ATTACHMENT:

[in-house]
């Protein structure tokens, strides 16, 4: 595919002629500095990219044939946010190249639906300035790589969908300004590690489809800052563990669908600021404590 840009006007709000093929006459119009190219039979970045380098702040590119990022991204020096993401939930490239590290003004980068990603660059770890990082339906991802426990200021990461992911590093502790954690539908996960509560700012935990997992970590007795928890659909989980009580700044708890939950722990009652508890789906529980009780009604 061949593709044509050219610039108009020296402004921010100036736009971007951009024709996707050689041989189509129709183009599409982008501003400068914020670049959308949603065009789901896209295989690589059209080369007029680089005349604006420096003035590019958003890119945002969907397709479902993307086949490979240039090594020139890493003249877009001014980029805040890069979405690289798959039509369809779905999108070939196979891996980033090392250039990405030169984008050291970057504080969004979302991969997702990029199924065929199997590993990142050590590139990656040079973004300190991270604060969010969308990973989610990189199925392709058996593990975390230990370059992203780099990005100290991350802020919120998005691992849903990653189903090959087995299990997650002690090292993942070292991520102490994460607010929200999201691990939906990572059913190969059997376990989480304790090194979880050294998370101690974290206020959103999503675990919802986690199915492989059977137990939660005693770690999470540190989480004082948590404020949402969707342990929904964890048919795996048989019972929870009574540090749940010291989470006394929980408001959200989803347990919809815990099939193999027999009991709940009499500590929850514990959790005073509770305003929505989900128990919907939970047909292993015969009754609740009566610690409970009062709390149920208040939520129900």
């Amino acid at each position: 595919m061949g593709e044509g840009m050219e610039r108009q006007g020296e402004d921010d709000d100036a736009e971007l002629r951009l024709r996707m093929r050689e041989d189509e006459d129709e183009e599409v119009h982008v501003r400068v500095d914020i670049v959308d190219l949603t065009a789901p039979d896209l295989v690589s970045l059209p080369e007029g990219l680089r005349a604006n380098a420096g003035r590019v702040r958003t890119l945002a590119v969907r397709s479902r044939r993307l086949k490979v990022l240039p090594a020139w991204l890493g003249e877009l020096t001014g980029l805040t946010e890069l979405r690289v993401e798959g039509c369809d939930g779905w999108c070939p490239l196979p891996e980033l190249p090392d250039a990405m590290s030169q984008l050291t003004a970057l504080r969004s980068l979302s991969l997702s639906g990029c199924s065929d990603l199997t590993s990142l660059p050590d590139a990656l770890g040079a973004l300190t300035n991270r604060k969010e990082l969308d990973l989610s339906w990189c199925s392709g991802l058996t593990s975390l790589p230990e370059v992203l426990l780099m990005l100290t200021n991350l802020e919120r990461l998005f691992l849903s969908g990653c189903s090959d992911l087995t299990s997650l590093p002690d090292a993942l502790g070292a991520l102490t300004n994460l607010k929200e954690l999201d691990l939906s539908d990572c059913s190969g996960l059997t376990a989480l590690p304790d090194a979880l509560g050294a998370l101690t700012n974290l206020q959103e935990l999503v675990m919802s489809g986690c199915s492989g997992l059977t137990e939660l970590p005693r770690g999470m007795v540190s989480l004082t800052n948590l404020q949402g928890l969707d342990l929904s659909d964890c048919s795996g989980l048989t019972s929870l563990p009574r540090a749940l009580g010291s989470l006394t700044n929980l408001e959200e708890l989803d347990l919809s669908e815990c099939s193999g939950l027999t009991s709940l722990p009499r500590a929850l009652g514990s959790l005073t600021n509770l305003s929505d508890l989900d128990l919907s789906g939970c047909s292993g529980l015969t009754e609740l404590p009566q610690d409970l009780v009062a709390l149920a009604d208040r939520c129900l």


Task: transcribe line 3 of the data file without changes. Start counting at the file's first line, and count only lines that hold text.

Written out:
């Amino acid at each position: 595919m061949g593709e044509g840009m050219e610039r108009q006007g020296e402004d921010d709000d100036a736009e971007l002629r951009l024709r996707m093929r050689e041989d189509e006459d129709e183009e599409v119009h982008v501003r400068v500095d914020i670049v959308d190219l949603t065009a789901p039979d896209l295989v690589s970045l059209p080369e007029g990219l680089r005349a604006n380098a420096g003035r590019v702040r958003t890119l945002a590119v969907r397709s479902r044939r993307l086949k490979v990022l240039p090594a020139w991204l890493g003249e877009l020096t001014g980029l805040t946010e890069l979405r690289v993401e798959g039509c369809d939930g779905w999108c070939p490239l196979p891996e980033l190249p090392d250039a990405m590290s030169q984008l050291t003004a970057l504080r969004s980068l979302s991969l997702s639906g990029c199924s065929d990603l199997t590993s990142l660059p050590d590139a990656l770890g040079a973004l300190t300035n991270r604060k969010e990082l969308d990973l989610s339906w990189c199925s392709g991802l058996t593990s975390l790589p230990e370059v992203l426990l780099m990005l100290t200021n991350l802020e919120r990461l998005f691992l849903s969908g990653c189903s090959d992911l087995t299990s997650l590093p002690d090292a993942l502790g070292a991520l102490t300004n994460l607010k929200e954690l999201d691990l939906s539908d990572c059913s190969g996960l059997t376990a989480l590690p304790d090194a979880l509560g050294a998370l101690t700012n974290l206020q959103e935990l999503v675990m919802s489809g986690c199915s492989g997992l059977t137990e939660l970590p005693r770690g999470m007795v540190s989480l004082t800052n948590l404020q949402g928890l969707d342990l929904s659909d964890c048919s795996g989980l048989t019972s929870l563990p009574r540090a749940l009580g010291s989470l006394t700044n929980l408001e959200e708890l989803d347990l919809s669908e815990c099939s193999g939950l027999t009991s709940l722990p009499r500590a929850l009652g514990s959790l005073t600021n509770l305003s929505d508890l989900d128990l919907s789906g939970c047909s292993g529980l015969t009754e609740l404590p009566q610690d409970l009780v009062a709390l149920a009604d208040r939520c129900l």